Dale Petroskey, president and CEO of the Dallas Regional Chamber, stepped up to the microphone Thursday to offer his reaction to the news of the day. Amazon.com (Nasdaq: AMZN) a few hours earlier had announced that 20 cities made the first cut in its search for a new North American headquarters, and the Dallas-Fort Worth metro area was on the list. "We're not surprised," Petroskey said.
Exports are good for a nation's economy, and imports are bad, right? And trade deficits are a sign of weakness. Not necessarily, David Kreutzer, senior research fellow in the Institute for Economic Freedom at the Heritage Foundation, said Wednesday in a discussion at the George W. Bush Institute in Dallas. Kreutzer tackled the topic of trade in Texas and the importance of NAFTA to the state. Take the example of an $800 cell phone assembled in China.
Dallas-Fort Worth has been named on the short list for Amazon's second North American headquarters, joining 19 other metro areas, including Austin, in the chase for the online retail behemoth. Fast-growing Amazon (Nasdaq: AMZN) will work with each of the 20 finalists to dive deeper into their proposals and request and evaluate additional information before making its final selection by the end of this year, the Seattle-based company said in a news release today.
Muck Rack makes it simple to find people, tweets, or articles that mention any name, keyword, company, hashtag etc. We've compiled this guide to help you make the most of your search.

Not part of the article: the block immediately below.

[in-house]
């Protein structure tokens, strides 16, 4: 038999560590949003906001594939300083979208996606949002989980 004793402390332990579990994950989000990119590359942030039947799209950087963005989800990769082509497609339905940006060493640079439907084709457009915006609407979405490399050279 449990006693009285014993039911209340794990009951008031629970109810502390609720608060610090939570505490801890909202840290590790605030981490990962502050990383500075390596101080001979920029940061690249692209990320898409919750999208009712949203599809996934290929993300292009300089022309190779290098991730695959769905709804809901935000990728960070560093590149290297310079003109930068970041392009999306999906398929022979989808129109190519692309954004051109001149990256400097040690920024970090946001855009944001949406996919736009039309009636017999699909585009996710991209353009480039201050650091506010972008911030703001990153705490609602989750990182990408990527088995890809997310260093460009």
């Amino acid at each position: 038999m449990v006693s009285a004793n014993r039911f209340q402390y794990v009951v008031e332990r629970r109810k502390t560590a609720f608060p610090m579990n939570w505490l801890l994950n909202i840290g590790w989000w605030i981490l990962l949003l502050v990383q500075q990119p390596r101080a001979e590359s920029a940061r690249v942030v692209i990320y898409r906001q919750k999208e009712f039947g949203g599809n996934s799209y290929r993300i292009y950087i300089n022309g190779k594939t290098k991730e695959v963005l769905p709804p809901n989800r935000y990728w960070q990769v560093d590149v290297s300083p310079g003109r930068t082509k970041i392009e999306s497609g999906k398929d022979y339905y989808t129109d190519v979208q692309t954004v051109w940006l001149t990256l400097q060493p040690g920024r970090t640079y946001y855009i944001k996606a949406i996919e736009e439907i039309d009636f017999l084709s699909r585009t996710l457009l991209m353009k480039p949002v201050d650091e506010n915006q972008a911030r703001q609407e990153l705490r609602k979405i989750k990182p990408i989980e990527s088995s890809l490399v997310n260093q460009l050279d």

Selecting a term
Start searching tweets, articles from media outlets, articles mentioned in tweets, journalists'
names, titles and bios with some suggested searches:
Companies or Topics (e.g. iPhone, Microsoft)
Phrases (e.g. "cloud computing") — use quotes to keep the terms together
Twitter handles (e.g. @username) — returns those who have mentioned or replied to
Names (e.g. "David Pogue")
Hashtags (e.g. #sxsw, #london2012)
Bio details (e.g. vegan, Olympics, father)
Muck Rack's Advanced Search allows for many boolean operators.
Find results that mention multiple specified terms, use AND or
+. For example, ensure each result contains both Elon Musk and Mark Zuckerberg by
searching Musk AND Zuckerberg or Musk + Zuckerberg.
Use the operators OR or , to broaden your search when you'd like either of
multiple terms to appear in results. (This is the default behavior of our search when no operators
are used). For example, results will contain either cake or cookie by searching cake OR cookie or cake,cookie
Use NOT or - to subtract results from your search. For
example, searching Disney will yield results about the Walt Disney Company as well as Walt Disney
World Resort. To exclude mentions of Disney World, search for Disney -World or Disney
When using one of these operators with a phrase, enclose it in quotation marks. For example, you can
find results about smartphones excluding Apple's iPhone 4S by searching smartphone -"iPhone
Exact case matching or punctuation
If you're searching for a brand name or keyword that relies on specific punctuation marks or capitalization, you can
find results that match your exact query by adding matchcase: before the keyword you're searching for, like matchcase:E*TRADE .
Use parentheses to separate multiple
boolean phrases. For example, to find journalists talking about having fun in Disney World or
Disneyland, search for ("disney world" OR disneyland) AND fun.
An asterisk can be used to search for any variation of a root word truncated by the asterisk. For example, searching for admin* will return results for administrator, administration, administer, administered, etc.
A near operator is an AND operator where you can control the distance between the words. You can vary the distance the near operation uses by adding a forward slash and number (between 0-99) such as strawberries NEAR/10 "whipped cream", which means the strawberries must exist within 10 words of "whipped cream".